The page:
Dean Elgar has proved why he belongs at the top of the order while Alviro Petersen has failed to make this golden opportunity count.
Before the start of the Test series against the West Indies, I asked a former Proteas cricketer how he felt about Elgar and Petersen opening the batting. His response put the situation into perspective. ‘Who else is there?’ he said with a shrug. ‘There isn’t anybody more deserving at the moment.’
Two Tests on, and it’s clear that he was right about that, at least in the case of Elgar. The gritty left-handed batsman did well in challenging conditions at Centurion. Elgar saw off the new ball once again at St George’s Park, and then batted on to score an important century.
While it wasn’t the most fluent innings, and there were times when he failed to move his feet and played away from his body, Elgar certainly improved on his performance at Centurion. And if you look at where he was when he first debuted, the 27-year-old has come a long way.
The fact that he’s scored three Test centuries to date should encourage the Proteas selectors. He has strengthened his case for a permanent position at the top of the order. Whether there are other candidates or not, Elgar must be backed over the next year or so, as he evidently has the temperament to play some game-shaping knocks for his team.
Former Proteas batsman Graeme Pollock wrote on SACricketmag.co.za recently that Quinton de Kock deserves a chance at the top of the order. Pollock may have changed his mind about Elgar following the recent showings at Centurion and St George’s Park, but Petersen has given him no cause to do so. Whether De Kock is the best man to fill the slot is debatable, but Pollock is right in asserting that the Proteas deserve better and Petersen has had enough chances.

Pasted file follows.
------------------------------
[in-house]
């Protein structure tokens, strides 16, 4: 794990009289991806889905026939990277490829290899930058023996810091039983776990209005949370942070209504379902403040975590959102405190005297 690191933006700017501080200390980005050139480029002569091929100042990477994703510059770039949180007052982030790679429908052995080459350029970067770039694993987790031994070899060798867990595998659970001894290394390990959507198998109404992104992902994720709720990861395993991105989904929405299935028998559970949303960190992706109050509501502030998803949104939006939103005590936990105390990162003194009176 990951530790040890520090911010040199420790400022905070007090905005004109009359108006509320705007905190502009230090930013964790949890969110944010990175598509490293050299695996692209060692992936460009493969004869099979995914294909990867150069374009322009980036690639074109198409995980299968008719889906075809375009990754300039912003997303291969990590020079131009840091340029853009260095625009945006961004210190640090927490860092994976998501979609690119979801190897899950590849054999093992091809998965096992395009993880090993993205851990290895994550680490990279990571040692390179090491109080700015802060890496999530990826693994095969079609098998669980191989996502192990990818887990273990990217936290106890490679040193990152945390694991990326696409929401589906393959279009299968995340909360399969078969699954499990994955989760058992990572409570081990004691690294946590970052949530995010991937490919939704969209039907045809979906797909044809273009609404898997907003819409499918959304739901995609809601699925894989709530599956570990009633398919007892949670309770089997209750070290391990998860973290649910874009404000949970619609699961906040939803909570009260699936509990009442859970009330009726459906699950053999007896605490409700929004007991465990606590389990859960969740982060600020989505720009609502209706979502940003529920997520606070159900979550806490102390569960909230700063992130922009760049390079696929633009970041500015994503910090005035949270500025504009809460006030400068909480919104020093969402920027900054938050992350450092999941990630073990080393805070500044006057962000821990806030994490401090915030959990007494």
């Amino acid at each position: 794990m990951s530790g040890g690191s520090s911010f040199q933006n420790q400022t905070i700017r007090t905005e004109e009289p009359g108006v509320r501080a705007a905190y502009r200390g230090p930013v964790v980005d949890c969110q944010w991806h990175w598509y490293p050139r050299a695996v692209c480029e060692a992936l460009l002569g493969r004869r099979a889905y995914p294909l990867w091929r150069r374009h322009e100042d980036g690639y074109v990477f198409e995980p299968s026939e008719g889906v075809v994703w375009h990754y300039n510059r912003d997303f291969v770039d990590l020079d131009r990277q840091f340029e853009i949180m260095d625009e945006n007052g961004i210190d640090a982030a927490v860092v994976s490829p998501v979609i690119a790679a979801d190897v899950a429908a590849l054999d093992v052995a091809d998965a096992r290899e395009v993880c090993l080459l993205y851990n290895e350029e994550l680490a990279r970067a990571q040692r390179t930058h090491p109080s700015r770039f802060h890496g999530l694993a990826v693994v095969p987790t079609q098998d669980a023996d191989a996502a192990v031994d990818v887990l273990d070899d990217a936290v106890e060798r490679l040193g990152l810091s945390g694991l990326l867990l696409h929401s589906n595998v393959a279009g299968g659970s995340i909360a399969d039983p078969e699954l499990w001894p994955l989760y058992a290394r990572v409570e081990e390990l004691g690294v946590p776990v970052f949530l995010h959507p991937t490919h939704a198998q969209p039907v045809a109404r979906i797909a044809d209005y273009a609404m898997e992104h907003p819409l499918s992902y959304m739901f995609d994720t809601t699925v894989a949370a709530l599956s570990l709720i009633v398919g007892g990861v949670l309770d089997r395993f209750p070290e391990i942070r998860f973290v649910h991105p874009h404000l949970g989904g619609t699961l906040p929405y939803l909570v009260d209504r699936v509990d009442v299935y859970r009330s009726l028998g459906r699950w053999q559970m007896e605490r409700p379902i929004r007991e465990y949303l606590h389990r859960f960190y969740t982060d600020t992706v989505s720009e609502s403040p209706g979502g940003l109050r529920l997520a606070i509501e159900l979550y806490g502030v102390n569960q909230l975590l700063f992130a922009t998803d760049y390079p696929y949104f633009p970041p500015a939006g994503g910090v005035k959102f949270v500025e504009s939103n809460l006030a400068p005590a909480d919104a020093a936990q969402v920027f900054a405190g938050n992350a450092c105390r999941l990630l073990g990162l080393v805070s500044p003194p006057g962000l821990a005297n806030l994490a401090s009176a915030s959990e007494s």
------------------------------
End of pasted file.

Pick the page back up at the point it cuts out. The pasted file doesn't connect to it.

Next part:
While Petersen was under pressure from the start of this series, the stage was certainly set for an emphatic response. South Africa were up against the West Indies, a team ranked eighth in the world. Conditions may not have been ideal for batting at Centurion or St George’s Park, but Petersen should have contributed more than 27 and 17 (in the first innings) respectively. He missed a golden opportunity to cash in against some mediocre bowling. At the time of writing, Peterson has gone nine innings without a 50, and 25 without a century.
Pollock believes De Kock deserves an opportunity at the top of the order sooner rather than later. There is, however, another man who could be the solution.
JP Duminy was ruled out before the series started, and this has proved to be a blessing in disguise for the Proteas. It’s forced the selectors to pick Stiaan van Zyl in the middle order. Van Zyl usually bats in the top order for the Cobras, and has said that he hopes to bat in a similar position for the Proteas in future.
Van Zyl scored a century on Test debut at Centurion, and then followed that up with a knock of 29 in the first innings at St George’s Park. Like Elgar, he has shown that he has the temperament as well as the technique to be a success at this level, and that he is worth investing in.
The selectors are likely to give Petersen another chance in the third Test at Newlands, but it will be interesting to see what they do when Duminy is once again available for Test duty. Duminy will return to the middle order, and Quinton de Kock is another must-pick once he has recovered from his own ankle ailment.
Neither Elgar nor Van Zyl deserve to be dropped, and perhaps the best way forward is to back the pair as an opening combination. Petersen has had chance after chance, and it’s time for him and South Africa to move on.